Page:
Recruiting and retaining behavioral health workers in rural America: Our report and action guide

February 20, 2020

Image of a rural road with fields on both side and mountains in the background.In the U.S., there are not enough behavioral health workers to meet the demand for mental health and substance use services, particularly in rural areas.

Over the past year, the Center for Health and Research Transformation (CHRT) has worked closely with the University of Michigan’s Behavioral Health Workforce Research Center (BHWRC) to explore the approaches states have taken to address this concern through recruitment and retention initiatives.

Throughout 2019, CHRT Health Policy Director Nancy Baum and Lead Healthcare Analyst Jaque King interviewed experts from 47 states to learn which types of behavioral health workers they needed most, to explore the factors that exacerbate shortages, and to discuss state efforts to address this demand for mental health and substance use services.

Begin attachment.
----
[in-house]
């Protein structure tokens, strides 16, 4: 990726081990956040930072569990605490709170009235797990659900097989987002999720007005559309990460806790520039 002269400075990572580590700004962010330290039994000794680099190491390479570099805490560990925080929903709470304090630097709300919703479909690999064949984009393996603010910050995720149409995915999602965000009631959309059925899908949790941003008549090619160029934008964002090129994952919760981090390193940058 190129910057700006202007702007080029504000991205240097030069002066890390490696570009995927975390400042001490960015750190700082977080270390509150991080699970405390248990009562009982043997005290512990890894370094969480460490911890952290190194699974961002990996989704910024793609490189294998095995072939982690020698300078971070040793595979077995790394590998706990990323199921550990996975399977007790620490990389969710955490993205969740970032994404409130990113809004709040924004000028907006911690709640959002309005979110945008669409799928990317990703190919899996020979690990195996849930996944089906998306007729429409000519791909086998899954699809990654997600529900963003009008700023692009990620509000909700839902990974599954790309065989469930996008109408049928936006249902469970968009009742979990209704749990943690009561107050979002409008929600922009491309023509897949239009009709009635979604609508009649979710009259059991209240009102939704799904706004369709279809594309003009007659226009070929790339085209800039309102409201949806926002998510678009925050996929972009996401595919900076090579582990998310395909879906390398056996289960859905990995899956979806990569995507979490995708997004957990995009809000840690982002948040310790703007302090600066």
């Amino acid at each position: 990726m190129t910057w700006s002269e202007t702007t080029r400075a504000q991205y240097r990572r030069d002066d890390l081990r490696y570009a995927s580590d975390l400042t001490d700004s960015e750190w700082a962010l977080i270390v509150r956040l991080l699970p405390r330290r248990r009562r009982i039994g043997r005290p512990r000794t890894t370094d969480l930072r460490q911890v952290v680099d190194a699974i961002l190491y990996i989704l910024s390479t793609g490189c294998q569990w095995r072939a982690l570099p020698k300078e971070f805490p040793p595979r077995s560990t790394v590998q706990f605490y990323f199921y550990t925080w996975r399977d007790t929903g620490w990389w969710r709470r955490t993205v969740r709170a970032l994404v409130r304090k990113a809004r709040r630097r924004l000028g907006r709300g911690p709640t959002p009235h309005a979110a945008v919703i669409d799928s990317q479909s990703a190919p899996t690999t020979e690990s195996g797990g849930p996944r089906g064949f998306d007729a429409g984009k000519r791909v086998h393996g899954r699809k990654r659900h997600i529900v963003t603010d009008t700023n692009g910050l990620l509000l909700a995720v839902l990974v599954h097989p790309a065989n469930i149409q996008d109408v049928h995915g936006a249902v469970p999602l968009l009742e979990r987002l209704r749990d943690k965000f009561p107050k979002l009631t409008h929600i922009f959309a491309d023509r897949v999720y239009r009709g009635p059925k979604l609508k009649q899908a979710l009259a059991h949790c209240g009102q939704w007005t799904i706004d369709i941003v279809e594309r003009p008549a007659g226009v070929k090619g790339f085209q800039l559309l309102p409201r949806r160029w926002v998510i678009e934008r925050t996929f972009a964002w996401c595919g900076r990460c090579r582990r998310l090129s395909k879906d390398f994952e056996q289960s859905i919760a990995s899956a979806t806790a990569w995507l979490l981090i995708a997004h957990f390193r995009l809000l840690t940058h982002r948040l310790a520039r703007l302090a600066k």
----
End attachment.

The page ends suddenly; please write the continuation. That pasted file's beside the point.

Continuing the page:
Through a qualitative analysis of the interview transcripts, Baum and King have isolated an array of approaches including loan repayment programs, pipeline programs, Visa waivers, public-private partnerships, tax credits, tiered certification initiatives, scope of practice expansions, telehealth investments, and more.

The key findings include:

  • State experts lack data about which behavioral health providers are in greatest need, and about which programs are most effective in terms of recruitment and retention of behavioral health workers.
  • Most experts believe that raising behavioral health workers’ salaries and improving Medicaid reimbursement for behavioral health services will positively impact workforce sufficiency. Experts also suggested that greater investment in pipeline programs and loan repayment programs, as well as increasing state’s residency slots, may have substantial impact on reducing the gaps in rural recruitment and retention of behavioral health workers.
  • Innovative approaches to recruitment and retention include: increasing the use of public private partnerships to fund tailored loan repayment, scholarships, conferences, and pipeline/pathway programs; investigation of changing certification requirements to encourage earlier entry into practice; and improvements to rural work/life balance to reduce burnout.